The Chinese government has introduced a new five-step drug pricing procedure which aims to standardise pricing, beat corruption and make the system in the country more transparent.
The National Development and Reform Commission (NDRC) has introduced an interim regulation which requires the following steps to be followed before a drug’s price can be determined:
– at least two official drug price regulators must visit the manufacturer to check the costs of the product’s raw materials;
– the proposed price is then evaluated by members of the new official expert group on drug pricing, who are chosen for these projects at random and work under the supervision of the Commission’s disciplinary unit;
– a public hearing will be held, to enable consumers to present their views of the proposed price:
– group discussions; and
– group examinations.
At least two drug price regulators must be present during the cost investigations, and the final pricing decision has to be signed off by all members of the investigation group, the regulation states. There is an express ban on regulators accepting any gifts or overseas travel, and they will work to a five-year rotation system to prevent them from developing close relationships with particular manufacturers.
This new procedure follows the anti-corruption measures introduced in January which resulted from the investigations into allegations that Zheng Xiaoyu, former director of the State Food and Drug Administration (SFDA), had abused his position by taking bribes. Under these new procedures, any company found attempting to bribe officials can be prohibited from doing business with medical institutions in China, and all meetings with overseas firms must be conducted through the auspices of the NDRC.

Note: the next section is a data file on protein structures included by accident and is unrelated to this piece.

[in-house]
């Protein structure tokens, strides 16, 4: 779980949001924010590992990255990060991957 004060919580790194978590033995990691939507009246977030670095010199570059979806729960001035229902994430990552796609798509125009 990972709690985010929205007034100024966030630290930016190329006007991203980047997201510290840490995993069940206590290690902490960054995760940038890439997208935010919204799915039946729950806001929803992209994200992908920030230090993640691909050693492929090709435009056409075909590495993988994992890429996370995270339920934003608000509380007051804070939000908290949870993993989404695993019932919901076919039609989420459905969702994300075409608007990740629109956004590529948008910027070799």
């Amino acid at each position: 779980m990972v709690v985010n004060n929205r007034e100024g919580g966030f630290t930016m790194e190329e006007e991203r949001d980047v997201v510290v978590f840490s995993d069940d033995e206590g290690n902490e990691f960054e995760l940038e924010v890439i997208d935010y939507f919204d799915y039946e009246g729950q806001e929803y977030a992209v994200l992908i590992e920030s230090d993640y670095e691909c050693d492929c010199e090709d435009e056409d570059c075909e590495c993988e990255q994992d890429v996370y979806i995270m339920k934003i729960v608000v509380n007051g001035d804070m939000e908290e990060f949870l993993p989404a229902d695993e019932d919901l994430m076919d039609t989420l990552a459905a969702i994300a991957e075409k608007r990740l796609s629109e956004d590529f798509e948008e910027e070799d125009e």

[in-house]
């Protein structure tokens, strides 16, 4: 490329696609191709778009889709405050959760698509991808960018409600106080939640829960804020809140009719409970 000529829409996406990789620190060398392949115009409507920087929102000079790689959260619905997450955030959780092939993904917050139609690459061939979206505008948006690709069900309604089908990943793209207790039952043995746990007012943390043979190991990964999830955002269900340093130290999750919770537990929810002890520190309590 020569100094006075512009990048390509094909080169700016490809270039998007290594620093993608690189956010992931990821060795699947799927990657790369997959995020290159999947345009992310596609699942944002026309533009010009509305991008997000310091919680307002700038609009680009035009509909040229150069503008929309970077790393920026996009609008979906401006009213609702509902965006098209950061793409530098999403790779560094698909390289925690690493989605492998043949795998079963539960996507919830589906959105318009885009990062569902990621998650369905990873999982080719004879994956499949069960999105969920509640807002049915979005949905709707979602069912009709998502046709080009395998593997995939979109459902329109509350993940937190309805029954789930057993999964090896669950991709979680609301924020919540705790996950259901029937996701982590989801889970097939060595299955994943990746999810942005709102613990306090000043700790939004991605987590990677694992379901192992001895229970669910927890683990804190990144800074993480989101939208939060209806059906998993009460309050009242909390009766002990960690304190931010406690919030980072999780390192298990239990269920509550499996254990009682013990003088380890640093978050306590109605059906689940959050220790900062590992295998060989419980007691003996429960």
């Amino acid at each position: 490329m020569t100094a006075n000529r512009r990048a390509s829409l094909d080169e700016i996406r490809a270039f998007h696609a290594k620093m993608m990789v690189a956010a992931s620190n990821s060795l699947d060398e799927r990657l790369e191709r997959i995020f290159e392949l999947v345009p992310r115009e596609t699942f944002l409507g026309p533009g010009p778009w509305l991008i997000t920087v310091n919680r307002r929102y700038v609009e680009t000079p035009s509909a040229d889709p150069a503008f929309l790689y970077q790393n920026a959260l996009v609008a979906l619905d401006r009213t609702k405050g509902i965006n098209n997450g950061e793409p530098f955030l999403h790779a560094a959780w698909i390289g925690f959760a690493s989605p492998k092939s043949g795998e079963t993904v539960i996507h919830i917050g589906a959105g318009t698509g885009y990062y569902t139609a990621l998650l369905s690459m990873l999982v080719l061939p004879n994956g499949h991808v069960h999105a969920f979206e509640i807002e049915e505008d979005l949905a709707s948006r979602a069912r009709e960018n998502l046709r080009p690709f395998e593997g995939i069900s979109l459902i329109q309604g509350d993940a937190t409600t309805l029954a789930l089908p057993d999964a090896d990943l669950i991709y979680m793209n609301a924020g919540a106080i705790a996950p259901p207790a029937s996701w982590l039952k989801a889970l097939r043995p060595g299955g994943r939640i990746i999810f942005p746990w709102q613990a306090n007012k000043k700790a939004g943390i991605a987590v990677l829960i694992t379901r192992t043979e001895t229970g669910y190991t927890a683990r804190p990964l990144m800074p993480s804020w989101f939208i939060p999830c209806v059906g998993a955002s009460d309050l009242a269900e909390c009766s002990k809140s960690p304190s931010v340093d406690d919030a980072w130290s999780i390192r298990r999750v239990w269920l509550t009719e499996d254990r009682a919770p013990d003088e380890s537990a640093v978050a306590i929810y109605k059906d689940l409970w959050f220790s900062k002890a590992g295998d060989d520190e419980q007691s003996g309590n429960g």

The Commission has also capped the consumer prices of many medicines and reduced them for thousands of others, although local reports say that this has resulted in some manufacturers removing the drugs from the market and then introducing new versions with similar ingredients but at higher prices.
Meantime, the SFDA has also announced that it is strengthening its pharmaceutical manufacturing site investigations in order to improve safety and tackle counterfeiting. Specifically, by the end of March, SFDA investigators will be sent to examine the facilities of companies manufacturing “high-risk” medicines such as blood products and vaccines, to ensure their compliance with the Good Manufacturing Practice (GMP) certification system.
On February 27, SFDA deputy director Wu Zhen said that, since last August, the agency has rejected some 3,049 applications for the manufacture of new drugs because they failed to meet the required standards, and has also revoked the licences of 353 medicines. The agency is also re-examining companies which received GMP certification for the manufacture of new drugs in 2004 and 2005. By Lynne Taylor